American Journal of Nursing Research
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American Journal of Nursing Research. 2020, 8(4), 435-441
DOI: 10.12691/ajnr-8-4-3
Open AccessArticle

Effect of Positioning during Suctioning on Cerebral Perfusion Pressure among Patients with Traumatic Brain Injury

Naglaa EL Mokadem1, and Shimaa EL-Sayed1

1Critical Care Nursing, Lecturer of Critical Care Nursing, Critical Care Nursing Department, Menoufia University, Egypt

Pub. Date: May 12, 2020

Cite this paper:
Naglaa EL Mokadem and Shimaa EL-Sayed. Effect of Positioning during Suctioning on Cerebral Perfusion Pressure among Patients with Traumatic Brain Injury. American Journal of Nursing Research. 2020; 8(4):435-441. doi: 10.12691/ajnr-8-4-3

Abstract

Background: Traumatic Brain Injury (TBI) is a major cause of morbidity and mortality worldwide. Patients with TBI may need mechanical ventilation because they cannot clear their airway secretions due to decreased consciousness, loss of laryngeal reflexes and an inability to cough. Endotracheal suctioning is important and needed in mechanically ventilated patients for airway clearance, improvement of oxygenation and prevention of atelectasis and infection. However, endotracheal suctioning is an invasive procedure and adversely affects some physiological indicators, such BP, PaO2, O2 saturation, HR, ICP and CPP. Aim: To examine the effect of positioning during endotracheal suctioning on cerebral perfusion pressure among mechanically ventilated patients with traumatic brain injury. Design: A quasi-experimental design (Study-Control) was used. Setting: The current study was conducted at the neurosurgical ICUs in Menoufia University Hospital and the teaching hospital in Shebin AL Khom. Sample: A convenient sample of 100 mechanically ventilated patients with traumatic brain injury were recruited from the neurosurgical ICUs. Tools: A Semi Structured Demographic Sheet; Physiological Measures Recording Sheet including CPP; MAP; CVP and Oxygenation as indicated by ABGs values; and Glasgow Coma Scale (GCS). Results: There was a highly statistically significant increase in CPP (84.30± 6.35, 74.80±8.20) in the study group compared with the control group after endotracheal suctioning and elevating head of bed (HOB) at 30 degrees respectively (P=0.001). Furthermore, there was a statistically significant increase in PaO2 (88. 57±11.50; 73.57±11.24) in the study group compared to the control group after suctioning respectively (P<.05). Also, there was a statistically significant increase in SaO2 (97.43± 2.88, 88.67± 1.72) in the study group compared to the control group after suctioning respectively (P<.05). Recommendations: Initiate the development of clinical practice guidelines for critical care nurses to use head of bed elevation of 30 degrees as routine care during endotracheal suctioning to improve cerebral pressure perfusion and oxygenation for patients with traumatic brain injury.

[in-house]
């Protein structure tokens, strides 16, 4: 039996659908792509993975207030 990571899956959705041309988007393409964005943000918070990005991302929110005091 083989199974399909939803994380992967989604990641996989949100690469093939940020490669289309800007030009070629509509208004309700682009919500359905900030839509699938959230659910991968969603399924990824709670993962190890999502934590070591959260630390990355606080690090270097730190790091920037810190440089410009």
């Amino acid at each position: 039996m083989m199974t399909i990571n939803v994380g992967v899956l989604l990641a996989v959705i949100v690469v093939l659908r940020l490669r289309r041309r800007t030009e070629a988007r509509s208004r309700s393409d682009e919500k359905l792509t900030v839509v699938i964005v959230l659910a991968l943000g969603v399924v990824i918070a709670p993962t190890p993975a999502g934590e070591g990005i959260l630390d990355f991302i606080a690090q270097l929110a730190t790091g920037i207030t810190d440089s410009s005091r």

Keywords:
cerebral pressure perfusion oxygenation endotracheal suctioning traumatic brain injury

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